It’s possible the House of Representatives will soon vote on three pieces of legislation to rein in the federal Environmental Protection Agency (EPA) from imposing and enabling de facto bans on new cars and trucks that run on liquid fuels and from radically transforming the Renewable Fuel Standard (RFS) into a new nine-figure-government subsidy program for electric vehicles (EVs). Here’s more about the specific bills:
- The Choice in Automobile Retail Sales (CARS) Act (H.R. 4468)
This bill by Representative Tim Walberg (MI 5) would stop EPA’s recent proposal to require roughly 70% of new car and truck sales to be “zero tailpipe emission” in less than 10 years. EPA’s proposal, which ignores every category of emissions except for tailpipe emissions, is a de facto ban on liquid-fuel-powered cars and trucks and, by extension, the American-made fuels they run on. The legislation would not interfere with EPA’s ability to set ambitious vehicle emission standards. It would simply specify that EPA must remain technology neutral in setting standards and cannot mandate or limit access to vehicles arbitrarily based on their powertrain technology.
- The Preserving Choice in Vehicle Purchases Act (H.R. 1435)
This legislation by Representatives John Joyce (PA 13), Bob Latta (OH 5), Gus Bilirakis (FL 12) and Jay Obernolte (CA 23)—and its Senate companion by Senators Markwayne Mullin (OK), Roger Marshall (KS) and Pete Ricketts (NE)—would stop EPA from giving California the green light to enact its ban on gas and diesel vehicles. California, and the roughly 20 states that copy California policy verbatim, cannot ban vehicles and fuels or mandate the electrification of semi-trucks, for instance, without EPA permission. This bill makes clear that EPA cannot grant that permission, in the form of a waiver from the federal Clean Air Act, if California is going to use the waiver to ban or restrict liquid-fuel-powered vehicles.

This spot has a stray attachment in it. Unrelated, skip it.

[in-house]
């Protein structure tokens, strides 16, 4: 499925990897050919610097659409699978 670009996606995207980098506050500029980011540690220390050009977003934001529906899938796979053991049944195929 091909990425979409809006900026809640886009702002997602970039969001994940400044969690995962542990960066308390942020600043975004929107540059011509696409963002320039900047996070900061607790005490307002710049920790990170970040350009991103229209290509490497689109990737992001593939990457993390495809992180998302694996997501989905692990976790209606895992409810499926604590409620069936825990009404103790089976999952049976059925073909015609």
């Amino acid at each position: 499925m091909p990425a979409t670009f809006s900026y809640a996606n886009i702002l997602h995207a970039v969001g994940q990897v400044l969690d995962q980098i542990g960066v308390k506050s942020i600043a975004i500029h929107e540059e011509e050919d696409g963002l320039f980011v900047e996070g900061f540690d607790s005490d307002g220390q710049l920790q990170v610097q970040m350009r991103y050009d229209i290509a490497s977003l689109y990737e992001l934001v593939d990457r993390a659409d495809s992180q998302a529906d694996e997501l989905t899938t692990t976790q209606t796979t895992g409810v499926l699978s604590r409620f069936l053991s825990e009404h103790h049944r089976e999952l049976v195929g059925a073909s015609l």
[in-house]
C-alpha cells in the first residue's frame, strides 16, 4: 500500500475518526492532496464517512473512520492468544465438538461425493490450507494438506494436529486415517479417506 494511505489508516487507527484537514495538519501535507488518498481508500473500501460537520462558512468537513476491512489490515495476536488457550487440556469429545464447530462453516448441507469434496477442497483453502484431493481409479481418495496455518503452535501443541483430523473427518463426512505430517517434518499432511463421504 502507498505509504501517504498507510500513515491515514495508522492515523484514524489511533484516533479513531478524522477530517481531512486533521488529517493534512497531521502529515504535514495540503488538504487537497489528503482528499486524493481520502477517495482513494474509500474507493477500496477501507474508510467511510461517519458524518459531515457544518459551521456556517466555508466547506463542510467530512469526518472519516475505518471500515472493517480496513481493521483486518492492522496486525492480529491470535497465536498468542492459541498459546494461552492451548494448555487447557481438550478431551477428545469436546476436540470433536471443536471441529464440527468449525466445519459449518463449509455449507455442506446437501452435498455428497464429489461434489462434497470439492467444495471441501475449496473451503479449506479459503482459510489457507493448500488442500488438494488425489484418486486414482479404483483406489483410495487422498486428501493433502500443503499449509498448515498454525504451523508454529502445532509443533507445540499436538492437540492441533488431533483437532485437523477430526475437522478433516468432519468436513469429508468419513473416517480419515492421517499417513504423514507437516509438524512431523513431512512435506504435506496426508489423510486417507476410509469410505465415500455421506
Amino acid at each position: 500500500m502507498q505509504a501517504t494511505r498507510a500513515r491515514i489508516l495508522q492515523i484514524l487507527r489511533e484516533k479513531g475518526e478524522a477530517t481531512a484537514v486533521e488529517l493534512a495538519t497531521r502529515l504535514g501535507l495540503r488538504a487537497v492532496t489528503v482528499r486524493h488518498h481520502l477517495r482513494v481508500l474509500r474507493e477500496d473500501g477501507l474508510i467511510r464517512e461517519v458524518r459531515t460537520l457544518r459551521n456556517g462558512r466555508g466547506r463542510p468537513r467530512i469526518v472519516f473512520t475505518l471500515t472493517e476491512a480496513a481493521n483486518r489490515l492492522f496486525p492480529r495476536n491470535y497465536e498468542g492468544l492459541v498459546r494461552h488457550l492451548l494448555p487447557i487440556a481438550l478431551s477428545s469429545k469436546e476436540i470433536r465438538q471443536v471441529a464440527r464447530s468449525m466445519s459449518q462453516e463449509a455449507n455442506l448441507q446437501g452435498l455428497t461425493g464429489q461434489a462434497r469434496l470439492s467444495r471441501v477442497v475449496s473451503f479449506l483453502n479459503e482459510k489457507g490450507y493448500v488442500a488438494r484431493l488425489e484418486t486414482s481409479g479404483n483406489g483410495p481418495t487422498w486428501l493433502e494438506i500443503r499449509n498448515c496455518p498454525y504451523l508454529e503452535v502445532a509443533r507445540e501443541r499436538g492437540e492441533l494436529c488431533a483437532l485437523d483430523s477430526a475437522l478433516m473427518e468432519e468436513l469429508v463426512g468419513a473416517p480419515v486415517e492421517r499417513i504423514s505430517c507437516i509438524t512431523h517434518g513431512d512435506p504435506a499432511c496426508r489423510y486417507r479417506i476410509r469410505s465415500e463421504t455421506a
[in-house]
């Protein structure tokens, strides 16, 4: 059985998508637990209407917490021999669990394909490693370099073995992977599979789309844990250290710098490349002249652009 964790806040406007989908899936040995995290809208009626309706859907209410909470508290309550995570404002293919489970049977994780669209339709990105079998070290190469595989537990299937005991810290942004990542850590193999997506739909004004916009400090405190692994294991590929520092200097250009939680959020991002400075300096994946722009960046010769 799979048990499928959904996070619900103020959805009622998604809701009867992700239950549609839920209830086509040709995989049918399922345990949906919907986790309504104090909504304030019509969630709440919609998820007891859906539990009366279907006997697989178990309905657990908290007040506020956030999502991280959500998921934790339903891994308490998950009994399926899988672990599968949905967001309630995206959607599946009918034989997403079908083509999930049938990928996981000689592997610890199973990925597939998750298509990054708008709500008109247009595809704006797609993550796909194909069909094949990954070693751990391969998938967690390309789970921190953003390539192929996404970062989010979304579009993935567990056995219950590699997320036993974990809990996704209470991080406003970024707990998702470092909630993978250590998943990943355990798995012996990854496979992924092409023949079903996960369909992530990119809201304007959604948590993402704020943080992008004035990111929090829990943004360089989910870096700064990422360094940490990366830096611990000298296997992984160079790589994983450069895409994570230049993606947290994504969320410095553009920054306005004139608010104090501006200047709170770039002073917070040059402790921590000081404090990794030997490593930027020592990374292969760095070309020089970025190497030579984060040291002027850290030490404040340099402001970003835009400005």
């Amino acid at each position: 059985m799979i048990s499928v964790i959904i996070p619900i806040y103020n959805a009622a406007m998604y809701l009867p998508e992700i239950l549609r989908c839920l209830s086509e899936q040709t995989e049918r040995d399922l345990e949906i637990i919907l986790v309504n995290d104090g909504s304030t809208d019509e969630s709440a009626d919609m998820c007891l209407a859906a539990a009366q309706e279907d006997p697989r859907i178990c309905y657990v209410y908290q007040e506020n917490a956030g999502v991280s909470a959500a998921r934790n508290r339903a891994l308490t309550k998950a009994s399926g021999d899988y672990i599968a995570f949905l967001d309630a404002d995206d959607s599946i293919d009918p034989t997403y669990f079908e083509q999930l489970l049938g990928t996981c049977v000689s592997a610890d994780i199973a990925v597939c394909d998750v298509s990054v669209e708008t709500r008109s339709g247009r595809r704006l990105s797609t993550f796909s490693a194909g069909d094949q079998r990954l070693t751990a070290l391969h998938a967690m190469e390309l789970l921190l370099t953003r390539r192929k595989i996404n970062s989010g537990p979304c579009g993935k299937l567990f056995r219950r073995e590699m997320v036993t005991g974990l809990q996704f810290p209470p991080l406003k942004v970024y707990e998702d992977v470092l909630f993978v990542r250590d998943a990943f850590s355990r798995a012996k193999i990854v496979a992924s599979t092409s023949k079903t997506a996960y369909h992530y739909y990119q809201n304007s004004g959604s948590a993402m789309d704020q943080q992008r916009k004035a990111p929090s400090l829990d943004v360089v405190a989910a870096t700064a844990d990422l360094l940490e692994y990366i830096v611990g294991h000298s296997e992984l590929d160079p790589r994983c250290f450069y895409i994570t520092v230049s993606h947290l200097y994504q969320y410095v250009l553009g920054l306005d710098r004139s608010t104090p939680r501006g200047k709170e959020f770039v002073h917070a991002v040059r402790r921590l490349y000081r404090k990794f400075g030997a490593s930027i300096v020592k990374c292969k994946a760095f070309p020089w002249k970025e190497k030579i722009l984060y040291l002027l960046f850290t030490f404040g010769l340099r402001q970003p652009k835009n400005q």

- The No Fuel Credits for Batteries Act (H.R. 4469)
This bill by Representative Greg Pence (IN 6)—and its Senate companion by Senators Chuck Grassley (IA), John Thune (SD) and Kevin Cramer (ND)—makes clear that EPA does not have the authority to add an EV provision to the RFS, a long-standing liquid fuel policy meant to support U.S. energy security and American-grown biofuels. Any decision to expand or redirect the RFS in this way needs to come from Congress.
The legislative package received its first hearing June 22 in the House Energy & Commerce Committee, Subcommittee on Environment, Manufacturing and Critical Materials where AFPM President & CEO Chet Thompson testified in support. The bills were voted out of the Subcommittee on July 12 and must receive a full Energy & Commerce Committee markup before advancing to the House floor.
Industry employees, contractors, friends and family are encouraged to contact their Members of Congress to urge their support for the legislation over at AFPM|EMPOWER.
The American Fuel & Petrochemical Manufacturers (AFPM) is the leading trade association representing the makers of the fuels that keep us moving, the petrochemicals that are the essential building blocks for modern life, and the midstream companies that get our feedstocks and products where they need to go. We make the products that make life better, safer and more sustainable — we make progress.